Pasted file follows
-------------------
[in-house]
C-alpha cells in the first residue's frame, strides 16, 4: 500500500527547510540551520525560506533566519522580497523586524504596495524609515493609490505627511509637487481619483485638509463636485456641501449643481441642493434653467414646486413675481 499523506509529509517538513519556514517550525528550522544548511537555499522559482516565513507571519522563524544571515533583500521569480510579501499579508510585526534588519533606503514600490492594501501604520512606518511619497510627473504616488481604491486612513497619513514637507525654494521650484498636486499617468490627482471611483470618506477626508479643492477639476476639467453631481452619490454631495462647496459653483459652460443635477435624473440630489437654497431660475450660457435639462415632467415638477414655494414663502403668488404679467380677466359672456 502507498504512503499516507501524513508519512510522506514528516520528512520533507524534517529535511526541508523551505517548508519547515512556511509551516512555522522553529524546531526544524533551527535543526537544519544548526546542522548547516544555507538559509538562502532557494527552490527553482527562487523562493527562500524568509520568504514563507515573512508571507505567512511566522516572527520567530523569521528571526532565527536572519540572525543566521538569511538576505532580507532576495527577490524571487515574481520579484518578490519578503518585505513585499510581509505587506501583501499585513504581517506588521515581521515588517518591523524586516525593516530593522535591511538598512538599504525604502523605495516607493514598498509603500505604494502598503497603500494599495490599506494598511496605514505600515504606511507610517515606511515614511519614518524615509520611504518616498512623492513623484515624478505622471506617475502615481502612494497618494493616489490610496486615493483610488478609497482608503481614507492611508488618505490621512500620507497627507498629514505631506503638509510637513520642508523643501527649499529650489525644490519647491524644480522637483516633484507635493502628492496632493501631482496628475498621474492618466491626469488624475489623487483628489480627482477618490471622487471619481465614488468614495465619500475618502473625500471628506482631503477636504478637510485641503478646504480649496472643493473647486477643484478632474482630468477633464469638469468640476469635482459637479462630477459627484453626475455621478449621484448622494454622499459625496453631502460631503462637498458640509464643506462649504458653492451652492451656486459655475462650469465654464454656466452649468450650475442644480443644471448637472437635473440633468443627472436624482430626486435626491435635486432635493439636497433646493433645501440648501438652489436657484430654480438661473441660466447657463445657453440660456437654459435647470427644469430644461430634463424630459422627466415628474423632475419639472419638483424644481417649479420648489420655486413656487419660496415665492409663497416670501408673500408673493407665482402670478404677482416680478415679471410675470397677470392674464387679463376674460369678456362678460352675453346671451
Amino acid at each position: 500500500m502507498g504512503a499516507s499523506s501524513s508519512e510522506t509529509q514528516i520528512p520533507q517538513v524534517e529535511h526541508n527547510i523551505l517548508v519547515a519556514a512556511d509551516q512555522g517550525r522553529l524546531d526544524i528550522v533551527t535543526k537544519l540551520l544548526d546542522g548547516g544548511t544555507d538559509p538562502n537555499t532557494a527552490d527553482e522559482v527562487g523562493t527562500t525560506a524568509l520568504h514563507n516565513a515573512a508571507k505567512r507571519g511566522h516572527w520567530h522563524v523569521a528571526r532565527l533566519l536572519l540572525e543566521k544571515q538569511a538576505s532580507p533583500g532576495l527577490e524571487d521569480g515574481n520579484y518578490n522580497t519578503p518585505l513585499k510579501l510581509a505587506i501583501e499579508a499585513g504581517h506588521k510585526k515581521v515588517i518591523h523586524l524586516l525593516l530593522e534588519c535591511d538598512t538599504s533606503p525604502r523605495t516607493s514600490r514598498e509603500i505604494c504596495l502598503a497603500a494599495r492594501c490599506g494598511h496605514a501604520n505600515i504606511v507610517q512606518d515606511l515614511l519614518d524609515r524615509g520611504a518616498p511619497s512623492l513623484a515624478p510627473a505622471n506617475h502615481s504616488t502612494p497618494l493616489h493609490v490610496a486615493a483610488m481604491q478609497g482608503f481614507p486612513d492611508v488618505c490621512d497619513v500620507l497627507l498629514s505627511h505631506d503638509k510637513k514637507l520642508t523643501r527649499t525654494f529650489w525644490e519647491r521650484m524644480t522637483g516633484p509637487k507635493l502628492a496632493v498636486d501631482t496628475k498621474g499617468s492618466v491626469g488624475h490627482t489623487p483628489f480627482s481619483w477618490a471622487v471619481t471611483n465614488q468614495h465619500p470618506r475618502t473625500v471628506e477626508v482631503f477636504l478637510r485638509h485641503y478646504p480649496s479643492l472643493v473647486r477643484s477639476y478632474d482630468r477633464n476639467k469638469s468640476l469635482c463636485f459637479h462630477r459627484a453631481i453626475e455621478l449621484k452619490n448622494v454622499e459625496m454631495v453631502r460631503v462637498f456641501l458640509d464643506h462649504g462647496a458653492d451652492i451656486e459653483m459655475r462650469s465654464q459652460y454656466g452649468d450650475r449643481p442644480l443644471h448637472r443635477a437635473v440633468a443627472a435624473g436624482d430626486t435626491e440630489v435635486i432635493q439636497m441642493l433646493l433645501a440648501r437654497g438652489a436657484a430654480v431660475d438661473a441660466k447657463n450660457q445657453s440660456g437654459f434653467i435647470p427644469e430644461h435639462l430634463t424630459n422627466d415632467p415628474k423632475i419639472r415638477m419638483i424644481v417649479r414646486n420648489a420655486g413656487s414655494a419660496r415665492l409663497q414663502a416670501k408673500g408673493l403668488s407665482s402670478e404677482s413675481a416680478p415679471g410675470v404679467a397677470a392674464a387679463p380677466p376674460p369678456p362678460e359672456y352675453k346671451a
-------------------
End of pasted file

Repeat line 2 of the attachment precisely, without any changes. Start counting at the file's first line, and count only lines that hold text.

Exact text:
C-alpha cells in the first residue's frame, strides 16, 4: 500500500527547510540551520525560506533566519522580497523586524504596495524609515493609490505627511509637487481619483485638509463636485456641501449643481441642493434653467414646486413675481 499523506509529509517538513519556514517550525528550522544548511537555499522559482516565513507571519522563524544571515533583500521569480510579501499579508510585526534588519533606503514600490492594501501604520512606518511619497510627473504616488481604491486612513497619513514637507525654494521650484498636486499617468490627482471611483470618506477626508479643492477639476476639467453631481452619490454631495462647496459653483459652460443635477435624473440630489437654497431660475450660457435639462415632467415638477414655494414663502403668488404679467380677466359672456 502507498504512503499516507501524513508519512510522506514528516520528512520533507524534517529535511526541508523551505517548508519547515512556511509551516512555522522553529524546531526544524533551527535543526537544519544548526546542522548547516544555507538559509538562502532557494527552490527553482527562487523562493527562500524568509520568504514563507515573512508571507505567512511566522516572527520567530523569521528571526532565527536572519540572525543566521538569511538576505532580507532576495527577490524571487515574481520579484518578490519578503518585505513585499510581509505587506501583501499585513504581517506588521515581521515588517518591523524586516525593516530593522535591511538598512538599504525604502523605495516607493514598498509603500505604494502598503497603500494599495490599506494598511496605514505600515504606511507610517515606511515614511519614518524615509520611504518616498512623492513623484515624478505622471506617475502615481502612494497618494493616489490610496486615493483610488478609497482608503481614507492611508488618505490621512500620507497627507498629514505631506503638509510637513520642508523643501527649499529650489525644490519647491524644480522637483516633484507635493502628492496632493501631482496628475498621474492618466491626469488624475489623487483628489480627482477618490471622487471619481465614488468614495465619500475618502473625500471628506482631503477636504478637510485641503478646504480649496472643493473647486477643484478632474482630468477633464469638469468640476469635482459637479462630477459627484453626475455621478449621484448622494454622499459625496453631502460631503462637498458640509464643506462649504458653492451652492451656486459655475462650469465654464454656466452649468450650475442644480443644471448637472437635473440633468443627472436624482430626486435626491435635486432635493439636497433646493433645501440648501438652489436657484430654480438661473441660466447657463445657453440660456437654459435647470427644469430644461430634463424630459422627466415628474423632475419639472419638483424644481417649479420648489420655486413656487419660496415665492409663497416670501408673500408673493407665482402670478404677482416680478415679471410675470397677470392674464387679463376674460369678456362678460352675453346671451